Blog #41. February 26, 2014 by Marcus W. Robbins
As the Navy Yard progressed into the modern 1880’s it left behind at the docks the prior age of wood and sail ship construction. The USS TEXAS, the nation’s first battleship and the USS RALIEGH, the first entirely Government built cruiser rose upon the ancient 1820’s stone ways that were once covered by the majestic Shiphouse’s "A" & "B".
For anyone familiar with a shipyard environment weight handling and transport of materials has always been a daunting task. In the age of sail, the “beast of burden” method was utilized as animals (horses, mules and oxen) were used daily. You hear that some of the very NNSY facilities we still use today once were stables, well there is your proof. Also, the ever ready heavy manual gang labor teams to move items where animals could not be of assistance was commonplace. Shipbuilding has always been back-breaking and labor intensive. In the new modern age as the industrial revolution took hold at the Norfolk Navy Yard in the 1880’s methods were sought to gain efficiencies where ever when it came to transporting extreme heavy loads.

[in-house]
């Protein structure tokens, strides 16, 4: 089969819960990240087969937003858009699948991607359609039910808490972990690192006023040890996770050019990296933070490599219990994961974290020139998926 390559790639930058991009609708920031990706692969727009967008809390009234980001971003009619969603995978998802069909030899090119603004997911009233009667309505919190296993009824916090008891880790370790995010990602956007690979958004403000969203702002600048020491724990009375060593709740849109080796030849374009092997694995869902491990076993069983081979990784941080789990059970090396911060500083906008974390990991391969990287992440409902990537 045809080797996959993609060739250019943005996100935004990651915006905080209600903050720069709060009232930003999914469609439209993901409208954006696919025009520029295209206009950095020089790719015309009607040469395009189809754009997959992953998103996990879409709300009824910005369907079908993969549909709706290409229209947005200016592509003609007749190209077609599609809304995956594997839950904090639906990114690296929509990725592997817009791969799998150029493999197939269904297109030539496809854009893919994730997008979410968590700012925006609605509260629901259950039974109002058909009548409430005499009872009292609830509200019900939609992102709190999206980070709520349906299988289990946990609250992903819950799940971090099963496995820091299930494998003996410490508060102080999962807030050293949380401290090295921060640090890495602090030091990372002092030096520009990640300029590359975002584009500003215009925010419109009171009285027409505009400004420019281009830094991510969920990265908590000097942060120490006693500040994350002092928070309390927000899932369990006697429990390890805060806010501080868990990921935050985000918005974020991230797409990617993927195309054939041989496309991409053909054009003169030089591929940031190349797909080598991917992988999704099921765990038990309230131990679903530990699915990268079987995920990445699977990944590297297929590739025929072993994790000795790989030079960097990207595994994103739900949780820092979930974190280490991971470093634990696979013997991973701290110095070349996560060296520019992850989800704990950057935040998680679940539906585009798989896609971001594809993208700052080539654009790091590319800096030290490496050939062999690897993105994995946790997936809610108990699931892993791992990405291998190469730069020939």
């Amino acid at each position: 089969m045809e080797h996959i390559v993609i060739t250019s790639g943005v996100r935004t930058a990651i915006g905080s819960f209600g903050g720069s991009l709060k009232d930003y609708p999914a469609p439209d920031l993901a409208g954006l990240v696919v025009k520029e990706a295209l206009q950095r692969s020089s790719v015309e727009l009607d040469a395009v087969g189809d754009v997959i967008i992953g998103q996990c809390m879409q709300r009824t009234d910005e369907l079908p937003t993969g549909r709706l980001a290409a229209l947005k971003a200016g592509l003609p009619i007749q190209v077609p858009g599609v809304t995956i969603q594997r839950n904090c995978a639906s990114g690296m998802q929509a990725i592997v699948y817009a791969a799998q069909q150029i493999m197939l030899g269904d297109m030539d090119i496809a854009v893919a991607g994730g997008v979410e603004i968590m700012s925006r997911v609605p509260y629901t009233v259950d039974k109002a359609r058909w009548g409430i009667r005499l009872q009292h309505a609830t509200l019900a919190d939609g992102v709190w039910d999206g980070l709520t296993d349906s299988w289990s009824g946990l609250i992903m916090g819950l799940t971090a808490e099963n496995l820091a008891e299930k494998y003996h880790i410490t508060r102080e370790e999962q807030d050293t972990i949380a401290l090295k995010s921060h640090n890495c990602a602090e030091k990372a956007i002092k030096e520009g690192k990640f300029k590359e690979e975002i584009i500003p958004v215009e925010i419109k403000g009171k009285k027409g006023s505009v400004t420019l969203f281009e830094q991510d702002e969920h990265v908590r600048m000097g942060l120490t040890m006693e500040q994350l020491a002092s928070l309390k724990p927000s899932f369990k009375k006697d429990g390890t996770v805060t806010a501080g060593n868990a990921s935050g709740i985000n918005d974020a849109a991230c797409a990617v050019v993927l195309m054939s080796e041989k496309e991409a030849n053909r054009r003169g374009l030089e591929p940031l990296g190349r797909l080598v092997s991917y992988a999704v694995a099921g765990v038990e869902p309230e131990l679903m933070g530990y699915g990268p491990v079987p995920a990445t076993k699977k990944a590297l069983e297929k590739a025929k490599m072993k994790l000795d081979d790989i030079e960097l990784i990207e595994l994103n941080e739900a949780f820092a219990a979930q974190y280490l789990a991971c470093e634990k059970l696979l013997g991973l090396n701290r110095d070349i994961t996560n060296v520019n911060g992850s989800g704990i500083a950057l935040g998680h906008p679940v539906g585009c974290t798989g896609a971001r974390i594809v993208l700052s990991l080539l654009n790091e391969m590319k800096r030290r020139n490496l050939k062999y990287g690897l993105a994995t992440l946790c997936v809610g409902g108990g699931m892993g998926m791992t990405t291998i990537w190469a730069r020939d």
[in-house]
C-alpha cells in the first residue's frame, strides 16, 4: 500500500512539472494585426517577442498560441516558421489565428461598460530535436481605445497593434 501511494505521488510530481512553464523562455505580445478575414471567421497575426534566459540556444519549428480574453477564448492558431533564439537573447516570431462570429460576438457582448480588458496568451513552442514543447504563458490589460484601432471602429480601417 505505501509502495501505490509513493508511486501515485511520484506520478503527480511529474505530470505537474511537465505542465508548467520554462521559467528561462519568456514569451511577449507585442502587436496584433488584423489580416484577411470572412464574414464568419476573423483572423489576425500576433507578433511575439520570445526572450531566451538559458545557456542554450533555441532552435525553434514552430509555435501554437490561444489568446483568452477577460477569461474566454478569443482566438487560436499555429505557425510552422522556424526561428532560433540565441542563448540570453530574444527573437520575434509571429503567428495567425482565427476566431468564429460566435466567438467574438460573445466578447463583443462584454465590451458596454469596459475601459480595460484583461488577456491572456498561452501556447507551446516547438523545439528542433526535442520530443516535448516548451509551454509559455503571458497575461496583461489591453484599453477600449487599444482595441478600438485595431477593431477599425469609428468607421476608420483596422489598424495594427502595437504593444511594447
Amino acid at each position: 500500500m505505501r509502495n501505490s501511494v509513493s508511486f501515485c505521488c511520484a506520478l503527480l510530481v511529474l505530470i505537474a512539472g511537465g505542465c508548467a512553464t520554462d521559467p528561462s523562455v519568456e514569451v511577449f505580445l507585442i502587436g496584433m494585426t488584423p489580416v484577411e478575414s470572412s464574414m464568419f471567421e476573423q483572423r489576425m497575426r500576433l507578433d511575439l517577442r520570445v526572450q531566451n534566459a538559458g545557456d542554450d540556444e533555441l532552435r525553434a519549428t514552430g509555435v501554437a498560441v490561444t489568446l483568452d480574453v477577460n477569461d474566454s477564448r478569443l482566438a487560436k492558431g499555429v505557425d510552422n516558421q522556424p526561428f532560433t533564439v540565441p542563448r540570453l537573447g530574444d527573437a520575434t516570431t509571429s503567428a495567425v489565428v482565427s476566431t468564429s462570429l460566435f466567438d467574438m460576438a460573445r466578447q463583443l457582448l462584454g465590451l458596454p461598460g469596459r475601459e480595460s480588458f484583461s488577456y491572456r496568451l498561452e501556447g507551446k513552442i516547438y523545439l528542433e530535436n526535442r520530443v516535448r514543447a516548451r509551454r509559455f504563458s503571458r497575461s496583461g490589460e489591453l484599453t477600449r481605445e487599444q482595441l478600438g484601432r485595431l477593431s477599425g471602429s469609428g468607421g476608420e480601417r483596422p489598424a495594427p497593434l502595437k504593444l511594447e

Just as the name implies, “Hercules” is famous for mystic power and strength. The call was made to have a new iron horse to move materials around the Norfolk Navy Yard and thus became our first modern steam locomotive at this place as documented in the below rare photograph.
|HERCULES the Norfolk Navy Yard’s First Modern Locomotive, circa 1890’s |
(Photo Courtesy of the Portsmouth Naval Shipyard Museum)
There was a need to improve our internal railroad track network that was first laid down in 1857 and for whatever survived after the Civil War surly needed replacing and realigning as new buildings and functions adapted along the waterfront into the 1880’s. The 2nd earliest modern rail map that I could locate is shown below that shows conditions as found on January 1, 1893.
|A Plan of US Navy-Yard Norfolk Va. dated January 1, 1893 |
(Courtesy US Navy)
If you are a regular reader of my “History Matters” writings you know I love the obscure. Compare the above photo of HERCULES and the small wooden door shed as it is the only picture I have ever seen of Building 4 and a partial one at that. Now, find it on the above map (mid center) as you are looking at the western wall of today’s Building 17 and also see the southern end of Building 15 to the left. For you detectives out there HERCLES is photographed on a grass plot of what would later become the footprint of today’s Building 65 that was completed in 1902.
Old maps and photos serve as a great reminder to where we came from in the distant past. If we realize that some things don’t really change that much over the decades because they were laid out and planned so well you can begin to understand how this shipyard continues to serve the nation throughout the centuries because – “history matters”.